White and black, good and evil, two sides of the same coin…
I believe we all know this story. Or do we just think we do?
Stevenson’s novella follows Mr Utterson, a respectful lawyer, as he investigates the figure of a mysterious Edward Hyde, whose bad reputation was based on his cruel treatment of a little girl that ran into him. He soon discovers that the child’s family was compensated by his friend, Doctor Henry Jekyll. Utterson suspects that the doctor is blackmailed and manipulated by Hyde, who has access to Jekyll’s house and is supposed to inherit all of his properties. As Hyde’s violence culminates in murder, Utterson is desperate to discover the true relationship between the men. Only after Jekyll’s death, we find out the truth- they are one and the same person…
Today, everyone knows the true relationship between Jekyll and Hyde, but I believe that this resolution had to be a real shock for the Victorians. A respected doctor, a scientist, chooses to escape into experimentation to split his personality and develop a dark alter ego that could act on most basic impulses and realise all his repressed dreams without a shadow of remorse or damage to the doctor’s reputation. The idea seems fascinating even right now.
The story is often analysed in relation to the Freudian idea of the uncanny used in psychology to describe the encounter with something strangely familiar that unconsciously brings to the surface repressed impulses and infantile beliefs. This reading gives a deeper meaning to Mr Hyde’s characterisation, especially at the novella’s beginning. His first appearance is an eye-witness relation of the incident with the child. Mr Enfield, Utterson’s relative, described the accident as ‘hellish to see. It wasn’t like a man; it was like some damned Juggernaut.’ He then relates the reaction of the crowd at the scene: ‘I had taken a loathing to my gentleman at first sight. So had the child’s family, which was only natural. […] I saw that Sawbones turn sick and white with the desire to kill him. I knew what was in his mind, just as he knew what was in mine; and the killing being out of question, we did the next best. We told the man we could and would make such a scandal out of this, as should make his name stink from one end of London to the other.’ This perfectly portrays the extremity of adverse reactions to Hyde caused probably by the fact that he personifies the uncanny while enacting Jekyll’s repressed fantasies. He seems familiar, as a man, but a strange quality about him sets him apart from others. He manifests a part of the doctor’s consciousness that acts on wildest impulses without a moral compass.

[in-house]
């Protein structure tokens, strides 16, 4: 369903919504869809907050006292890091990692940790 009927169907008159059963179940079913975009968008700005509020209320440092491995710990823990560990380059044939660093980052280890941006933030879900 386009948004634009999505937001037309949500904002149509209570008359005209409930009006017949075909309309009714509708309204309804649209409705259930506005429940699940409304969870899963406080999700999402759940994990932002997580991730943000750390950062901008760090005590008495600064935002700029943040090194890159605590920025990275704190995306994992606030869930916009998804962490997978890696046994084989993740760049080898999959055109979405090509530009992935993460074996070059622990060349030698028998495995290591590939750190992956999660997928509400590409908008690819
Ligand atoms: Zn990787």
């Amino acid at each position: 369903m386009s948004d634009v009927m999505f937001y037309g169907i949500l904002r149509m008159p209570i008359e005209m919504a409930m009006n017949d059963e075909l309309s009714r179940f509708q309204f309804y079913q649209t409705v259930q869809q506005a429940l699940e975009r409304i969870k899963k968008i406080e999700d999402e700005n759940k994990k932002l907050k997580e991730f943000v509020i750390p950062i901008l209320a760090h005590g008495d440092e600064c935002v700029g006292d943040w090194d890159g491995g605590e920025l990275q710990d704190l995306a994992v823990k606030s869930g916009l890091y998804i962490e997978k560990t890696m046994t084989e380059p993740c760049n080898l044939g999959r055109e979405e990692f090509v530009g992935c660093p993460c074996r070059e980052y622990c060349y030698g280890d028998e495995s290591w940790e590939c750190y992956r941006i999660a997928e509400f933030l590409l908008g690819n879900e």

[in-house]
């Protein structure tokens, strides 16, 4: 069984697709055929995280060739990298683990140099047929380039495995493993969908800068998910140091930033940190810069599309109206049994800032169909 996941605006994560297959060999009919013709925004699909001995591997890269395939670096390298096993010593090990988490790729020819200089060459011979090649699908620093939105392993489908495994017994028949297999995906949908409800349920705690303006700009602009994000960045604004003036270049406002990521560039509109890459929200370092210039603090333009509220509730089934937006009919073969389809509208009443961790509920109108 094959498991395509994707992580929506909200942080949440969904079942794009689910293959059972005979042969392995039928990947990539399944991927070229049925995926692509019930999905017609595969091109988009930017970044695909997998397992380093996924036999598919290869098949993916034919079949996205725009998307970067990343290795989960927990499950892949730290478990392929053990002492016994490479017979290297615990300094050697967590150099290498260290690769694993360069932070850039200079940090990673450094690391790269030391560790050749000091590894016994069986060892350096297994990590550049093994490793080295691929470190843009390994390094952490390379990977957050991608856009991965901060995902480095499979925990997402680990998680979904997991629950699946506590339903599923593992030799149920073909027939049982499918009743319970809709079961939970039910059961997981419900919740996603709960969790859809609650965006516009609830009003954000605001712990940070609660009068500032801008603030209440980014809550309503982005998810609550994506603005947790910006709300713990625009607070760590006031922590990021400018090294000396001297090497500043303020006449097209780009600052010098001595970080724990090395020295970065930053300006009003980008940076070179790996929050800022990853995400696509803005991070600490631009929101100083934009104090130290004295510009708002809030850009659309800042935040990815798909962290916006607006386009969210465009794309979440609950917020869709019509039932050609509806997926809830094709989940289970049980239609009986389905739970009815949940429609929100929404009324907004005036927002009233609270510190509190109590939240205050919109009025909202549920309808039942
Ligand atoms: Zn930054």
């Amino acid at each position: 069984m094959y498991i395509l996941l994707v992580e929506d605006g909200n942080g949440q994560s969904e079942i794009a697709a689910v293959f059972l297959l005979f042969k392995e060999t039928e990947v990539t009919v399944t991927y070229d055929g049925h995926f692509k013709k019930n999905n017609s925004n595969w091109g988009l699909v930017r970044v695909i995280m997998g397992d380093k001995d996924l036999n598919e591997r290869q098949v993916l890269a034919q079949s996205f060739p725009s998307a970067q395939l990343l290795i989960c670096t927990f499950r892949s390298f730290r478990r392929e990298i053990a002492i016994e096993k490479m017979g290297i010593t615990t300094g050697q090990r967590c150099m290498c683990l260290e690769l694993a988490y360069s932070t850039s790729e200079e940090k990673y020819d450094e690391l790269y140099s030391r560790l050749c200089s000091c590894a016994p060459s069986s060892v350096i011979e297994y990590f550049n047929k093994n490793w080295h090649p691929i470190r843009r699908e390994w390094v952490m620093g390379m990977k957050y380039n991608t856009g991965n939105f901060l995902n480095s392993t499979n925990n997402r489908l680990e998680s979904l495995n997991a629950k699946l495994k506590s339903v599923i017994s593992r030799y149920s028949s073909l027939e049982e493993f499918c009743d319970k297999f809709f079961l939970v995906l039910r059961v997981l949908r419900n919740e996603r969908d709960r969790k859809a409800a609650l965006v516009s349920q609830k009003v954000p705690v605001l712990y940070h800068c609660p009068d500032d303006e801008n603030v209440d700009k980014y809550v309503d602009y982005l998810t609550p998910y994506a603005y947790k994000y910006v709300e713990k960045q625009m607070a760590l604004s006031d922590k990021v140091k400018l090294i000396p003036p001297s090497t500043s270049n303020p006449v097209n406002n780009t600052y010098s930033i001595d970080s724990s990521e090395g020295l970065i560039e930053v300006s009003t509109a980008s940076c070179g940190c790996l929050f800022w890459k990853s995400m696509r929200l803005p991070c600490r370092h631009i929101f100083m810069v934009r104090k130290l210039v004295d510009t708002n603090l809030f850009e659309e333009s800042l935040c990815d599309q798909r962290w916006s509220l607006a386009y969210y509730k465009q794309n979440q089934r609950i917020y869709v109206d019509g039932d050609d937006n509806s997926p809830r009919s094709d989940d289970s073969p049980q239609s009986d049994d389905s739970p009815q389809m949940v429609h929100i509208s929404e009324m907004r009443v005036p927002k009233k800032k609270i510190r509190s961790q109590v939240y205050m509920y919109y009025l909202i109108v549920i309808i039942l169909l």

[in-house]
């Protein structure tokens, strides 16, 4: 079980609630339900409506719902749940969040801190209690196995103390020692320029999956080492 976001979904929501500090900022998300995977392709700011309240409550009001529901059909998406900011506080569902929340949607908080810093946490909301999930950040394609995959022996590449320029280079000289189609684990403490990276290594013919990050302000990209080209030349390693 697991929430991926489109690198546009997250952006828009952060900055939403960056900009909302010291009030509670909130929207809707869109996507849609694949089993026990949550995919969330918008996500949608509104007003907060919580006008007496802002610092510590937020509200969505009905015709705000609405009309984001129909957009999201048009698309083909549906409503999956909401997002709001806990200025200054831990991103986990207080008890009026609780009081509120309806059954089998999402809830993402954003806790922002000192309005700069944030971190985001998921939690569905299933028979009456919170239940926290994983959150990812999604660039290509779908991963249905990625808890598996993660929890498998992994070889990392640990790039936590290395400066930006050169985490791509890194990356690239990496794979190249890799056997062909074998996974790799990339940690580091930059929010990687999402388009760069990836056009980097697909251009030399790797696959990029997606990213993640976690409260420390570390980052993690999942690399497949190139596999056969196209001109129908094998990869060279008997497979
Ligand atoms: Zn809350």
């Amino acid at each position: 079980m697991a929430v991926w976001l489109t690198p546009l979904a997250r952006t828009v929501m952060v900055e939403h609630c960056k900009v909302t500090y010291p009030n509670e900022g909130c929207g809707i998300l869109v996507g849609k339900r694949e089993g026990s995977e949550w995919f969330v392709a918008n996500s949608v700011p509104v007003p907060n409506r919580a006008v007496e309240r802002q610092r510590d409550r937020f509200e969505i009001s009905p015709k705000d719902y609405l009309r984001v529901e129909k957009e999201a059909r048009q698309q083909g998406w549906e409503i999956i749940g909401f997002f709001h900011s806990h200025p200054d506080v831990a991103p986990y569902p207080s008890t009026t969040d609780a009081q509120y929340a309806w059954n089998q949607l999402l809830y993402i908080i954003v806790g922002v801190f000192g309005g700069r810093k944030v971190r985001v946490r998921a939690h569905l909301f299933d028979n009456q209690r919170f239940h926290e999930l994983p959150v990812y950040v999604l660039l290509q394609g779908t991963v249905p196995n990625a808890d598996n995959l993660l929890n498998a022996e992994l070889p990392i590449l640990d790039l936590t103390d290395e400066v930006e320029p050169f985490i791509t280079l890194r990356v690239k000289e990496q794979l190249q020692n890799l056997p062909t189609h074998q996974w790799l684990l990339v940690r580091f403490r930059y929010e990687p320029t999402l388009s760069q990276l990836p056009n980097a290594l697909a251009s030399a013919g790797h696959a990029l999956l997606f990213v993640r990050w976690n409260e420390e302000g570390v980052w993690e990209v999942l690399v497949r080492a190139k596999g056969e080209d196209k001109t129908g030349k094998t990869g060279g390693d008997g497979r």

I believe that this post shows just a fracture of what really can be found in good literature under the scrutinising analysis. Different meanings emerge when we read and reread stories that we seem to know well. It is a pleasure worth the effort.
 Robert Louis Stevenson, ‘Strange Case of Dr Jekyll and Mr Hyde’, in Strange Case of Dr Jekyll and Mr Hyde and Other Tales, ed. by Roger Luckhurst (Oxford: Oxford University Press, 2008), pp. 1-66 (p. 7).
 Stevenson, p. 7.